The discussion on gender parity in the boardroom is evolving beyond equality as gender diversity is increasingly correlated with higher profitability—and Wall Street is taking notice. As Janice Ellig notes in her recent article "Fearless Girl—SHE is the future and the future is NOW," a number of index funds have launched that focus on corporations with gender diverse C-suites and boardrooms. These include State Street Global Advisors Gender Diversity Index ETF, Barclays Women in Leadership Total Return Index and Bloomberg's Gender-Equality Equity Index. These funds may offer further tangible evidence that companies with diverse boards outperform their peers.
Despite correlations between gender diversity and profitability, studies such as those commissioned by Equilar, Deloitte and McKinsey continue to indicate that gender diversity in the boardroom is improving only incrementally. Some institutional investors are losing patience with the slow progress and plan to use their proxy vote to spur corrective action: State Street Global Advisors (SSGA) and BlackRock both recently announced they are prepared to vote against directors of boards composed solely of men. While proxy advisory firms Glass Lewis and ISS don't currently make gender diversity a determining factor in voting recommendations, there are signs these firms may soon follow the lead of SSGA and BlackRock. ISS' annual Governance Principals Survey—which can foreshadow upcoming changes to voting polices—includes a question this year about gender diversity on boards and whether organizations should vote against directors of public company boards with no female representation.
We began tracking gender diversity statistics of Nasdaq-listed company boards last year to gauge their progress against the datasets included in the studies mentioned above, as smaller, newer corporations are often not included in studies. We continue to find evidence that there are many Nasdaq-listed companies moving the needle towards gender parity in the boardroom. In fact, Nasdaq currently boasts 46 companies with boards that are at least 40% female. These companies represent many different sectors of the market and a wide range of market capitalizations. By shifting the spotlight towards these companies instead of overall statistics, we can begin to fully appreciate the progress that Nasdaq companies have made.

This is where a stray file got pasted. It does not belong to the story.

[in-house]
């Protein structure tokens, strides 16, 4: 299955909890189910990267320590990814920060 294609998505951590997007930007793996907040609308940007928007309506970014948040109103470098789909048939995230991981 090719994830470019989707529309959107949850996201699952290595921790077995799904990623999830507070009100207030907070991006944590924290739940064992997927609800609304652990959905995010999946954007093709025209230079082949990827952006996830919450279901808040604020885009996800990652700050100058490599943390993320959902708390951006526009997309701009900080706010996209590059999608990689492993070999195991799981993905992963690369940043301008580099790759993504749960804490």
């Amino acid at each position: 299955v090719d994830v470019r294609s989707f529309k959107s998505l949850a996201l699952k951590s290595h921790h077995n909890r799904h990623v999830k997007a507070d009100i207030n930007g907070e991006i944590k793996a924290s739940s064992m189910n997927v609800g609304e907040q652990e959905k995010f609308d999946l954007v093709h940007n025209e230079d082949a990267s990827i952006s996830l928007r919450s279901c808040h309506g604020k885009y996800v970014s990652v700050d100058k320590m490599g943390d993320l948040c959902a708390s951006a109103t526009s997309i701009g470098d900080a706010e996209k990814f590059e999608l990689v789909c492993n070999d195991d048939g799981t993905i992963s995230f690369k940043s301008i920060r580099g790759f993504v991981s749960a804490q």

Many other Nasdaq companies made progress toward gender parity over the past year, including 24 companies that improved boardroom gender diversity by at least 20%, and 33 Nasdaq companies added two or more new women to their boards. In fact, Nasdaq added two women to its own board in 2017, which now includes three women out of nine members.
Overall, smaller and newer publicly-traded companies continue to have less diverse boards than larger, more established companies. However, not all companies follow this trend: Mersana Therapeutics, Inc. (Nasdaq: MRSN), a $350 million biopharmaceutical company that started trading on Nasdaq less than two months ago, is a shining outlier with four women sitting on a six-seat board.
When considering progress in board diversity, it is also important to remember that gender diversity is not the only type of diversity. While gender is one of the easier categories to measure, diversity in ethnicity, age, background and geography are also critical when viewing board diversity from a holistic perspective. State Auto Financial Corporation (Nasdaq: STFC) does a great job of stressing both the gender and ethnic diversity of its board. State Auto Financial used their most recent proxy statement to celebrate a ten person board comprised of 50% female or ethnically diverse members, three women and two African Americans.
Age diversity in the boardroom is also important and although we hear less about it, diversity in any form can positively change the dynamics in the boardroom. While our data showed that the average age of a board member is 58.5 years and has not moved much in the past year, there are companies that boast age diverse boards, such as Famous Dave's of America, Inc. (Nasdaq: DAVE), with six out of eight board members under the age of 50, and TripAdvisor, Inc. (Nasdaq: TRIP), with 50% of board members under the age of 50.
Progress does not stop with adding one or two women to a corporate board. "The business case for gender parity has been made, and further progress toward that goal is going to depend on tone at the top," said Ellig. "The CEO, the board chair, and the nominating/governance chair at a company have to be intentional about adding women to boards, and intentional about opening the pool of candidates beyond the usual names and beyond the CEO position to find highly qualified women for board seats."
To recognize public companies that are leading the way in reaching gender parity, in November, Ellig and The Women's Forum of New York will hold their fourth biennial Breakfast of Corporate Champions, saluting F1000 and S&P 500 companies that have reached the 25%, 30%, and 40% mark and those that have already reached gender parity on their boards.
Watch Janice Ellig's CNBC interview discussing how companies can promote gender equality in the workplace and in the boardroom